emasculate

[verb ih-mas-kyuh-leyt; adjective ih-mas-kyuh-lit, -leyt]
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adjective
  1. deprived of or lacking strength or vigor; effeminate.

Origin of emasculate

1600–10; < Latin ēmasculātus (past participle of ēmasculāre), equivalent to ē- e-1 + māscul(us) male + -ātus -ate1
Related formse·mas·cu·la·tion, noune·mas·cu·la·tive, adjectivee·mas·cu·la·tor, noune·mas·cu·la·to·ry [ih-mas-kyuh-luh-tawr-ee, -tohr-ee] /ɪˈmæs kyə ləˌtɔr i, -ˌtoʊr i/, adjectiveself-e·mas·cu·la·tion, nounun·e·mas·cu·lat·ed, adjectiveun·e·mas·cu·la·tive, adjectiveun·e·mas·cu·la·to·ry, adjective
Dictionary.com Unabridged Based on the Random House Unabridged Dictionary, © Random House, Inc. 2018

Related Words for emasculate

vitiate, debilitate, fix, devitalize, impoverish, enervate, alter

Examples from the Web for emasculate

Contemporary Examples of emasculate

Historical Examples of emasculate


British Dictionary definitions for emasculate

emasculate

verb (ɪˈmæskjʊˌleɪt) (tr)
  1. to remove the testicles of; castrate; geld
  2. to deprive of vigour, effectiveness, etc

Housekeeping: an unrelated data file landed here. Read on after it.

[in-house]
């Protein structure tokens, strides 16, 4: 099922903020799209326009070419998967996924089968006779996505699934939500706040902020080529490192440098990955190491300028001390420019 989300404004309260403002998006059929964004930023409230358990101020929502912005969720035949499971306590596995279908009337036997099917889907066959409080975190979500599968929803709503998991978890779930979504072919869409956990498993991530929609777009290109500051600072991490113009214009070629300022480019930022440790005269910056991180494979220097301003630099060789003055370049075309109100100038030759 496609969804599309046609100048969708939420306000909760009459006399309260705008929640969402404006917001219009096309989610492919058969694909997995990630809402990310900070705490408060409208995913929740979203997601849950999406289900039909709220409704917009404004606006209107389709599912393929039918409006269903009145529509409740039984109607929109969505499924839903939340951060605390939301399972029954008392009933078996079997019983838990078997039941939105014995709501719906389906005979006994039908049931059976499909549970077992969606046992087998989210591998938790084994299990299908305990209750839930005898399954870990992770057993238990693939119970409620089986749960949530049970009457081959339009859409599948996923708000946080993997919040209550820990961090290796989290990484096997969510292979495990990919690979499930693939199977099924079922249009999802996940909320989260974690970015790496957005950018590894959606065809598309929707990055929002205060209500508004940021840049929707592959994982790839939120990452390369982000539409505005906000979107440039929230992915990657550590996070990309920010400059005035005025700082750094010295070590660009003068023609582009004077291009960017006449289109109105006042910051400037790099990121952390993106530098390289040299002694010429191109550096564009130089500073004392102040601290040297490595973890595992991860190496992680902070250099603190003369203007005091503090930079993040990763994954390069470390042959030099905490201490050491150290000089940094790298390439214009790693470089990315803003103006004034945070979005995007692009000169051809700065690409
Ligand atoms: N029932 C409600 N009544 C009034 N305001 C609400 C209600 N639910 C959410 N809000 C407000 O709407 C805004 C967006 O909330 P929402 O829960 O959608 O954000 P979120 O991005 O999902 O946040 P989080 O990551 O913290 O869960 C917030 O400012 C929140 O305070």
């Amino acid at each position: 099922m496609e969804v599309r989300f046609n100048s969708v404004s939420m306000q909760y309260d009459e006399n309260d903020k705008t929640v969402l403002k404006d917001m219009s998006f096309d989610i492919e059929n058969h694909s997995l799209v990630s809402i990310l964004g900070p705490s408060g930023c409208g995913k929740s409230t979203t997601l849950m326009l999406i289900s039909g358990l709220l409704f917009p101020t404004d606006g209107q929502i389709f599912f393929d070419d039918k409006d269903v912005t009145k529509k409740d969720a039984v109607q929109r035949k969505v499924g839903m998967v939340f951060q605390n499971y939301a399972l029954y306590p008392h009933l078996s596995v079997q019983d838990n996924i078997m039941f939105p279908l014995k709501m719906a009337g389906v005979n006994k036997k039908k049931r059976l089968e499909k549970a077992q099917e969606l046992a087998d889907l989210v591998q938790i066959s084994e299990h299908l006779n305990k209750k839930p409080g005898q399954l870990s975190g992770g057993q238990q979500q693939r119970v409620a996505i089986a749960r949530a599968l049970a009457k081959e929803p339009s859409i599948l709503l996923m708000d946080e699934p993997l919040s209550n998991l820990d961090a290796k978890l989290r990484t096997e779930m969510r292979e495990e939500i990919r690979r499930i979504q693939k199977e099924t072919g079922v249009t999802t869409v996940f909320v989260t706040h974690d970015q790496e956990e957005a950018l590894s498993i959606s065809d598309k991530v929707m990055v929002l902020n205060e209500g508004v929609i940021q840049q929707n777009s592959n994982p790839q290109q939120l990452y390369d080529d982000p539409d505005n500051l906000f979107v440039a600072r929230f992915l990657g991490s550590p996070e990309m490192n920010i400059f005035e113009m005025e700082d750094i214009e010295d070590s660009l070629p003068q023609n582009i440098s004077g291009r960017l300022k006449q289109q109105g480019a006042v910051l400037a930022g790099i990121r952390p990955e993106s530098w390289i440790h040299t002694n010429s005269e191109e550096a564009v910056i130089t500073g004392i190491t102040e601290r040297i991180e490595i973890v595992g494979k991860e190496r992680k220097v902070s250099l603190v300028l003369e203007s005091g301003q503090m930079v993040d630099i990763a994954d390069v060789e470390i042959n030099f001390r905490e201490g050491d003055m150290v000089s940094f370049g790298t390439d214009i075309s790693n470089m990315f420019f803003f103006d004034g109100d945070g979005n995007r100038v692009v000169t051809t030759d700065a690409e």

3. botany to remove the stamens from (a flower) to prevent self-pollination for the purposes of plant breeding
adjective (ɪˈmæskjʊlɪt, -ˌleɪt)
  1. castrated; gelded
  2. deprived of strength, effectiveness, etc
Derived Formsemasculation, nounemasculative or emasculatory, adjectiveemasculator, noun

Word Origin for emasculate

C17: from Latin ēmasculāre, from masculus male; see masculine
Collins English Dictionary - Complete & Unabridged 2012 Digital Edition © William Collins Sons & Co. Ltd. 1979, 1986 © HarperCollins Publishers 1998, 2000, 2003, 2005, 2006, 2007, 2009, 2012

Word Origin and History for emasculate
v.

c.1600, from Latin emasculatus, past participle of emasculare "castrate," from ex- "out, away" (see ex-) + masculus "male, manly" (see masculine). Originally and usually in a figurative sense. Related: Emasculated; emasculating.

Online Etymology Dictionary, © 2010 Douglas Harper